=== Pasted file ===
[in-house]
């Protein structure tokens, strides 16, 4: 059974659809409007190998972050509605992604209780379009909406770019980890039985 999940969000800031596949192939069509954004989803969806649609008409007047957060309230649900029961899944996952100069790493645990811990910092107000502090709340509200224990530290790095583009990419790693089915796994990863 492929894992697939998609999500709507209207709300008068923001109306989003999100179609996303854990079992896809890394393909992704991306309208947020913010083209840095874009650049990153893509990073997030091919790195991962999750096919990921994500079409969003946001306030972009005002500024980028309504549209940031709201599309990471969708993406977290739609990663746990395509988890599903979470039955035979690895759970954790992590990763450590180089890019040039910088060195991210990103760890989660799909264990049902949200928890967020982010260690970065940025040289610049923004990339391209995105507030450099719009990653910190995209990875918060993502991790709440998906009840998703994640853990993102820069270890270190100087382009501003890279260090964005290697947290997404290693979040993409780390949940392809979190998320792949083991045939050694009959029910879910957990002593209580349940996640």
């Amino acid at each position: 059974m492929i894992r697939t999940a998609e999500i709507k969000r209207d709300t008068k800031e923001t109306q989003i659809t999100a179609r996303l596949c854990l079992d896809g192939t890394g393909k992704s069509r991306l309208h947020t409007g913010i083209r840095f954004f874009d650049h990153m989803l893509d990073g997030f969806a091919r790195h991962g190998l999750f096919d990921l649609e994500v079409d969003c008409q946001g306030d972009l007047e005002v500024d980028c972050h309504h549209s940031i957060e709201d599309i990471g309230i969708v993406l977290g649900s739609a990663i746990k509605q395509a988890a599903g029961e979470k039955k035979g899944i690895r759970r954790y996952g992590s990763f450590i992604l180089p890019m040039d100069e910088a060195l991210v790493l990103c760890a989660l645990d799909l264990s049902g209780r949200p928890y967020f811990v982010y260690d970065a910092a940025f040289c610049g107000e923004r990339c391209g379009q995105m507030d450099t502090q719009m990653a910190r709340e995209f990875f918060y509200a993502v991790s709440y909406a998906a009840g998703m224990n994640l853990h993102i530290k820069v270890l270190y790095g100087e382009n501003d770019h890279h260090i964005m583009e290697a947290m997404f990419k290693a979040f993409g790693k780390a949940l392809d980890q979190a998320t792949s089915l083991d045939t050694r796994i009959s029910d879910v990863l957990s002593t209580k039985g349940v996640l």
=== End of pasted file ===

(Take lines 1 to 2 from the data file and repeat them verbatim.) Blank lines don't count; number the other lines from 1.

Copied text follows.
[in-house]
């Protein structure tokens, strides 16, 4: 059974659809409007190998972050509605992604209780379009909406770019980890039985 999940969000800031596949192939069509954004989803969806649609008409007047957060309230649900029961899944996952100069790493645990811990910092107000502090709340509200224990530290790095583009990419790693089915796994990863 492929894992697939998609999500709507209207709300008068923001109306989003999100179609996303854990079992896809890394393909992704991306309208947020913010083209840095874009650049990153893509990073997030091919790195991962999750096919990921994500079409969003946001306030972009005002500024980028309504549209940031709201599309990471969708993406977290739609990663746990395509988890599903979470039955035979690895759970954790992590990763450590180089890019040039910088060195991210990103760890989660799909264990049902949200928890967020982010260690970065940025040289610049923004990339391209995105507030450099719009990653910190995209990875918060993502991790709440998906009840998703994640853990993102820069270890270190100087382009501003890279260090964005290697947290997404290693979040993409780390949940392809979190998320792949083991045939050694009959029910879910957990002593209580349940996640």